NEW YORK -- Spirit Airlines could end up in bankruptcy and be forced out of business because of a federal court decision to block a proposed sale to JetBlue Airways, according to a note from an airline analyst.
Unlike many airline bankruptcies, in which the airline in bankruptcy court either sheds debt and emerges a financially healthier company or ends up being purchased by another carrier and merged into its operations, the more likely scenario for Spirit would be a liquidation of its assets, according to a note from Helane Becker, an analyst with Cowen.
"We recognize this sounds alarmist and harsh, but the reality is we believe there are limited scenarios that enable Spirit to restructure," she wrote in a note to clients Wednesday. "We believe Spirit will first look for an alternative buyer, but another airline may get the same pushback [from antitrust regulators.]"
Spirit was a pioneer in offering ultra-low base fares in the US market, but charging extra for virtually all other options, including carry-on bags. Its fares prompted major airlines to offer a certain number of no-frills "basic economy" seats on their planes. It also prompted concerns that its purchase by JetBlue would lead to higher fares across the industry - concerns which resulted in the Justice Department's antitrust case that blocked the deal.
But if Becker is right, Spirit could still disappear.
All US airlines were hemorrhaging billions during the first two years of the pandemic, despite receiving billions of dollars of federal assistance to keep flying and prevent widespread layoffs. But as demand for air travel bounced back in 2022, so did profitability at the larger carriers.
But smaller carriers - like Spirit - that offer lower fares to attract bargain-hunting leisure travelers have continued to struggle. Following $1 billion in losses in 2020 and 2021, the company lost $264 million in the first nine months of 2023. It is forecast to lose another $175 million for the final three months of 2023, and an additional $310 million in losses this year, according to analysts surveyed by Refinitiv.
Spirit did not directly comment on Becker's analysis but said it is confident it will be able to survive the current problems.
"While we are disappointed with this [court decision] outcome, we are confident in our strengths and strategy," said a company statement sent to CNN. "We remain committed to delivering affordable fares and great service to our guests and providing excellent opportunities to our team members. Spirit has been taking, and will continue to take, prudent steps to ensure the strength of its balance sheet and ongoing operations."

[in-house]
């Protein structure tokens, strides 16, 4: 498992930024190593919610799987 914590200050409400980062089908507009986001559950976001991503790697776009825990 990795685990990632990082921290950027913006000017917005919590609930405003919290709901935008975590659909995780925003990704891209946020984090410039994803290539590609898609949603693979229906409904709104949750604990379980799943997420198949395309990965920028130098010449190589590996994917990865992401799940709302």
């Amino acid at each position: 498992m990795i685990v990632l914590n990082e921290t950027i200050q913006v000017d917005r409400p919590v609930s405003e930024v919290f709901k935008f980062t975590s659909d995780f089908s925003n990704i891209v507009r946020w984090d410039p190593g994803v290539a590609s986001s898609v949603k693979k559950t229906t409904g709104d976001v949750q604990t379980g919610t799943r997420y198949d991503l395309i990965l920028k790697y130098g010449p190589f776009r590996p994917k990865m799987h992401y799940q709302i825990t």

The bankruptcy process is designed to allow money losing companies to shed debt and other expenses they can't afford and remain in business. Many companies, including most of the nation's major airlines, have gone bankrupt and went on to record profits in the future.
But Becker said it's unlikely that Spirit will be able to renegotiate its deals, particularly with the aircraft leasing companies that own many of its planes, which are all single-aisle jets made by Airbus. With demand for those jets currently strong, the leasing companies that own the jets are much more inclined to simply repossess them from an airline that can't pay, rather than negotiate with them on a lower price.
"Demand for narrowbody aircraft are at a premium, especially given ongoing issues at Boeing and lessors would be more likely to repossess aircraft than renegotiate leases," she wrote. "In fact, JetBlue could lease in Spirit's aircraft from lessors during the company's likely restructuring."
Shares of Spirit, which fell 47% in trading on Tuesday following the court decision, lost another 22% in trading Wednesday following Becker's note and were down about 15% in trading Thursday.
In a decision announced Tuesday, Federal Judge William Young agreed with the Justice Department's arguments that allowing JetBlue to purchase Spirit would violate antitrust laws and reduce downward pressure of fares that Spirit's business model had brought to the US airline industry.
"The court has made its best attempt... to predict the future of a dynamic market recovering from the Covid-19 pandemic, in markedly uncertain times," he wrote. "The proposed acquisition would eliminate Spirit as a competitor to all other airlines in the market, resulting in less pressure on all other airlines to compete."
JetBlue and Spirit issued a joint statement following the decision saying they were considering whether or not to appeal the decision.
"We continue to believe that our combination is the best opportunity to increase much-needed competition and choice by bringing low fares and great service to more customers in more markets while enhancing our ability to compete with the dominant U.S. carriers," JetBlue and Spirit said in a joint emailed statement to CNN. "We are reviewing the court's decision and are evaluating our next steps as part of the legal process."
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